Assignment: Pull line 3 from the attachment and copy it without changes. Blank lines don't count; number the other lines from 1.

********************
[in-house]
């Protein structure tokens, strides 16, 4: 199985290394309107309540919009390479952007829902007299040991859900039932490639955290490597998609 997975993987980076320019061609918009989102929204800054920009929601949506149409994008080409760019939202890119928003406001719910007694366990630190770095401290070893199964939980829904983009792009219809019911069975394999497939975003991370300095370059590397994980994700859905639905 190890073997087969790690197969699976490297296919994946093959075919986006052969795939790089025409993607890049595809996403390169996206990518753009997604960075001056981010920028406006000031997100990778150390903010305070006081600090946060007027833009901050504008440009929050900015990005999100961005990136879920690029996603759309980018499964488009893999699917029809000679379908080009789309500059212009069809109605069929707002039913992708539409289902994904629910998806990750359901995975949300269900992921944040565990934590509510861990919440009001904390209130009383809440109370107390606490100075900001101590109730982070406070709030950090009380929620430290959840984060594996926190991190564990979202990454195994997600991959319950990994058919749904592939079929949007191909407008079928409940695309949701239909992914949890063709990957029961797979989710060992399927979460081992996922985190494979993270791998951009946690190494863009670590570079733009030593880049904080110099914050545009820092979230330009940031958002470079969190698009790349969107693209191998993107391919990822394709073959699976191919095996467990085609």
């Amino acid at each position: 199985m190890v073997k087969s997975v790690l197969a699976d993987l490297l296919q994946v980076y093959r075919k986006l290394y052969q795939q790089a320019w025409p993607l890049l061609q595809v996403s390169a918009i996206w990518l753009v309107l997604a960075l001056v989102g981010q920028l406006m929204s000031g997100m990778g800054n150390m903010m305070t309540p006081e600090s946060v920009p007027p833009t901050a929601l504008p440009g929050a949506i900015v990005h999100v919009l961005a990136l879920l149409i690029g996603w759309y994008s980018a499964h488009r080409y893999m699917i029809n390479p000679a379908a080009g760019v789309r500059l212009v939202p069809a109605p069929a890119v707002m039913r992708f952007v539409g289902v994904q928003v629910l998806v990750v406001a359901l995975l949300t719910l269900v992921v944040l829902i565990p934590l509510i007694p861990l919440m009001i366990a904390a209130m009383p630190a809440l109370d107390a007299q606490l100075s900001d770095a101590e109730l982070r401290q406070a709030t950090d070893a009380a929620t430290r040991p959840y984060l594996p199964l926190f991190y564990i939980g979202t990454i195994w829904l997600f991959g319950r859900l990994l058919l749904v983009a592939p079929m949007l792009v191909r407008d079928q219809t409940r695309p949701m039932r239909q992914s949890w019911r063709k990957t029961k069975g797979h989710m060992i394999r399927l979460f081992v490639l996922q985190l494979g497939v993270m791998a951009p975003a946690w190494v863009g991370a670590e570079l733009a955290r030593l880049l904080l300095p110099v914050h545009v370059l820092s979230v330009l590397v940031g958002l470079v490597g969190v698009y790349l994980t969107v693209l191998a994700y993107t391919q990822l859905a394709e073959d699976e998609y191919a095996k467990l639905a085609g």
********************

């Amino acid at each position: 199985m190890v073997k087969s997975v790690l197969a699976d993987l490297l296919q994946v980076y093959r075919k986006l290394y052969q795939q790089a320019w025409p993607l890049l061609q595809v996403s390169a918009i996206w990518l753009v309107l997604a960075l001056v989102g981010q920028l406006m929204s000031g997100m990778g800054n150390m903010m305070t309540p006081e600090s946060v920009p007027p833009t901050a929601l504008p440009g929050a949506i900015v990005h999100v919009l961005a990136l879920l149409i690029g996603w759309y994008s980018a499964h488009r080409y893999m699917i029809n390479p000679a379908a080009g760019v789309r500059l212009v939202p069809a109605p069929a890119v707002m039913r992708f952007v539409g289902v994904q928003v629910l998806v990750v406001a359901l995975l949300t719910l269900v992921v944040l829902i565990p934590l509510i007694p861990l919440m009001i366990a904390a209130m009383p630190a809440l109370d107390a007299q606490l100075s900001d770095a101590e109730l982070r401290q406070a709030t950090d070893a009380a929620t430290r040991p959840y984060l594996p199964l926190f991190y564990i939980g979202t990454i195994w829904l997600f991959g319950r859900l990994l058919l749904v983009a592939p079929m949007l792009v191909r407008d079928q219809t409940r695309p949701m039932r239909q992914s949890w019911r063709k990957t029961k069975g797979h989710m060992i394999r399927l979460f081992v490639l996922q985190l494979g497939v993270m791998a951009p975003a946690w190494v863009g991370a670590e570079l733009a955290r030593l880049l904080l300095p110099v914050h545009v370059l820092s979230v330009l590397v940031g958002l470079v490597g969190v698009y790349l994980t969107v693209l191998a994700y993107t391919q990822l859905a394709e073959d699976e998609y191919a095996k467990l639905a085609g």